Perhaps the most patriotic way for northeast Indiana residents to celebrate the Fourth of July this year is to forgo using fireworks.
On Friday, the Allen County commissioners wisely voted to expand the countywide burn ban to expressly include personal fireworks.
We are always cognizant of what we might be doing to step on any toes of businesses that sell fireworks or people who enjoy firework displays, Allen County Commissioner Nelson Peters said. Its not an easy decision, but public safety, in this case, far and away trumps anything else thats going on. Weve got to take that very seriously.
Peters said the commissioners consulted with all the fire departments within the county, including the Fort Wayne fire chief, and the verdict was that a ban on fireworks was needed for public safety. These guys are the experts, Peters said. They know what they are talking about and thats what they all said. It was unanimous!
The commissioners also asked communities and organizations planning professional fireworks displays to consider holding off until weather conditions are safer.
Several years ago, under heavy lobbying from the fireworks industry, the General Assembly legalized fireworks use and specifically mandated that fireworks be permitted from June 29 to July 9. But the entire state of Indiana is experiencing a drought. And the National Weather Service drought maps released Thursday show the northeast corner of the state, including Allen County, and the southwest corner of the state are experiencing the worst of the drought.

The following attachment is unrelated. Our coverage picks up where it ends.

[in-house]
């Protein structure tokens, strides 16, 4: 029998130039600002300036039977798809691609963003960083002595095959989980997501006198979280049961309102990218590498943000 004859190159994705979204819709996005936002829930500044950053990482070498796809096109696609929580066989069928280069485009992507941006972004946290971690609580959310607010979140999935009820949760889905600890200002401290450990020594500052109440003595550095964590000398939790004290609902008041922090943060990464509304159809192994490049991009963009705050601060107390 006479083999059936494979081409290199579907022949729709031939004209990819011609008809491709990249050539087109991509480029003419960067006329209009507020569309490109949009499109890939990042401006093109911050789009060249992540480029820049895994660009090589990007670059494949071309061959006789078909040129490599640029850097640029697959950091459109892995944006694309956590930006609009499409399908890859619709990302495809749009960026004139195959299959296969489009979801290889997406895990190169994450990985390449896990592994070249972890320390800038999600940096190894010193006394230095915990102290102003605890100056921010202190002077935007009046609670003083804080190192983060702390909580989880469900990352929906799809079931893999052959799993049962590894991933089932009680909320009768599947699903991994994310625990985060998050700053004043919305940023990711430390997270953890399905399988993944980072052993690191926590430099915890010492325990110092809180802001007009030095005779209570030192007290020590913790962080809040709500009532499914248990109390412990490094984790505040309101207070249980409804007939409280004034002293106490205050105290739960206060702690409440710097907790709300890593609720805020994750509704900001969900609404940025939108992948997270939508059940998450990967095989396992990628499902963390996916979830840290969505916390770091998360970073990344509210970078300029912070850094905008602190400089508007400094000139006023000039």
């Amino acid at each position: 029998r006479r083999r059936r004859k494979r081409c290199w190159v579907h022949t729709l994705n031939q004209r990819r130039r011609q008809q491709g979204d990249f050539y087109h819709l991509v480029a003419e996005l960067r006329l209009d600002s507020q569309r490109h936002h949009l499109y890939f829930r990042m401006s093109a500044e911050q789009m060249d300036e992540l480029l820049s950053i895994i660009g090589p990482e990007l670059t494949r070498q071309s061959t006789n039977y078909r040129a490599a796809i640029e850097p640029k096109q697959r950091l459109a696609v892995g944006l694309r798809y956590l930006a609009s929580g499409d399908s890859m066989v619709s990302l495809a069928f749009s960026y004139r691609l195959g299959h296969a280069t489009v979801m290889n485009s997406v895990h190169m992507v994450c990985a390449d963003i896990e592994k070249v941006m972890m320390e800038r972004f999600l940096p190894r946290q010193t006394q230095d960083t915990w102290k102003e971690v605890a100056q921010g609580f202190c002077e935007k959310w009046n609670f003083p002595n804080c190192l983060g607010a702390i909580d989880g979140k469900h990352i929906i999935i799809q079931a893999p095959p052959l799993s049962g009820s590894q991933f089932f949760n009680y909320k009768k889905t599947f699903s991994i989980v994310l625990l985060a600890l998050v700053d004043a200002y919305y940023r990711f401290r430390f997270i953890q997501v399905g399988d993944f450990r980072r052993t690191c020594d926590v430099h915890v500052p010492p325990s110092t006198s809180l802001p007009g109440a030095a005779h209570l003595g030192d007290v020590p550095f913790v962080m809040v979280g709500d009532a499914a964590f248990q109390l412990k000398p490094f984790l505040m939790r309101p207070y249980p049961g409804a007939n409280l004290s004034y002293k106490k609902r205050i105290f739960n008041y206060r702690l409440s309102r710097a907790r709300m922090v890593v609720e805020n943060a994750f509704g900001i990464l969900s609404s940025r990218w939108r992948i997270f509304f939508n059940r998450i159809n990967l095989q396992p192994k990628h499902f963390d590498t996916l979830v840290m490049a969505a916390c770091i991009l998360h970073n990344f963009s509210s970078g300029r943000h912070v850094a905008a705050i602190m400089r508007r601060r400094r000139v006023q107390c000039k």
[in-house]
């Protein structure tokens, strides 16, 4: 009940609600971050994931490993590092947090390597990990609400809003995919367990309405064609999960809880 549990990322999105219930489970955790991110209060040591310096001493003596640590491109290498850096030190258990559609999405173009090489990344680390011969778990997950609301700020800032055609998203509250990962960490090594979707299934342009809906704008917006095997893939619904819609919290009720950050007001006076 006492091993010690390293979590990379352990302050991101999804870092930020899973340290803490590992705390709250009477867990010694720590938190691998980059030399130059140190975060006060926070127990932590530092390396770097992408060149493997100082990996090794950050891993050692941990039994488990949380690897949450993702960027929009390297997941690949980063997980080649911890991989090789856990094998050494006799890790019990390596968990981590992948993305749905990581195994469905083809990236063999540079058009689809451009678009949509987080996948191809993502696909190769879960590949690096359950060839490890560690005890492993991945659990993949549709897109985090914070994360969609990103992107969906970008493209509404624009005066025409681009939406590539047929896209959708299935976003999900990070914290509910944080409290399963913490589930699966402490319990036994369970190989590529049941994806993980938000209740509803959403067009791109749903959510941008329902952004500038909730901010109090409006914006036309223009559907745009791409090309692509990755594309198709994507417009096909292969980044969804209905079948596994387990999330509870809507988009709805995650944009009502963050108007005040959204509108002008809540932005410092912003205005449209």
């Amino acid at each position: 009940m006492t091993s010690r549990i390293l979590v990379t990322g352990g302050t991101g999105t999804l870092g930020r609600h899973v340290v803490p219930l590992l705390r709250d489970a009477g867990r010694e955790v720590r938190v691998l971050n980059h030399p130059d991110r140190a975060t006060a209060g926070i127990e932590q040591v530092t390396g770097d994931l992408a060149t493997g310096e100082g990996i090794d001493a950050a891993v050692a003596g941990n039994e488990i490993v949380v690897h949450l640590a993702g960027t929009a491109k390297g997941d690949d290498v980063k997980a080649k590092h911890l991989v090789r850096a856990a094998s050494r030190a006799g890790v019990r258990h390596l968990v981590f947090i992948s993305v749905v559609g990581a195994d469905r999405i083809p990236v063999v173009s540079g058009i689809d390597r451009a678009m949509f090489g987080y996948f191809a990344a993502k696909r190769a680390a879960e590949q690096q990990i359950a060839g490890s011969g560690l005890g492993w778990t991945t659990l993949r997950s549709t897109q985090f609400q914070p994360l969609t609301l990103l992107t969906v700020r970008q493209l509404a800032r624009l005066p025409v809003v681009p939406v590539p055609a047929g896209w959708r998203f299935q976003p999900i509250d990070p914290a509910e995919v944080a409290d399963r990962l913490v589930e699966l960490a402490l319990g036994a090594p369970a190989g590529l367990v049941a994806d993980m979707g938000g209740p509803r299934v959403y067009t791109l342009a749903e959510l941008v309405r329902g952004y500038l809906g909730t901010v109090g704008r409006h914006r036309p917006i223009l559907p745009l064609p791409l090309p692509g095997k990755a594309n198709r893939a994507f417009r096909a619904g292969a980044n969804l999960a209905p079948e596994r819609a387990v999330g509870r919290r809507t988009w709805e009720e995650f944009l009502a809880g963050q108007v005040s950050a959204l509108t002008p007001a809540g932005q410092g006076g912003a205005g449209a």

Officials in Allen County and elsewhere in the state believe the local burn bans, including bans on the use of fireworks even during the Independence Day holiday, are needed to prevent fires and protect citizens and their property.
The Indiana Fireworks Dealers Association, though, believes it knows better than fire officials and disputes that the dry weather increases the chance of properly used fireworks causing fires. The association has criticized local officials for instituting bans, saying they contradict state law, but will not sue any local governments.
A number of communities have already canceled or delayed their public fireworks displays. Many others will take additional safety precautions.
To celebrate Independence Day, wear red, white and blue from head to toe; eat ice cream; and gather with family and friends. But this year the best way to display loyalty to and love for country and community is to not set off any explosive devices.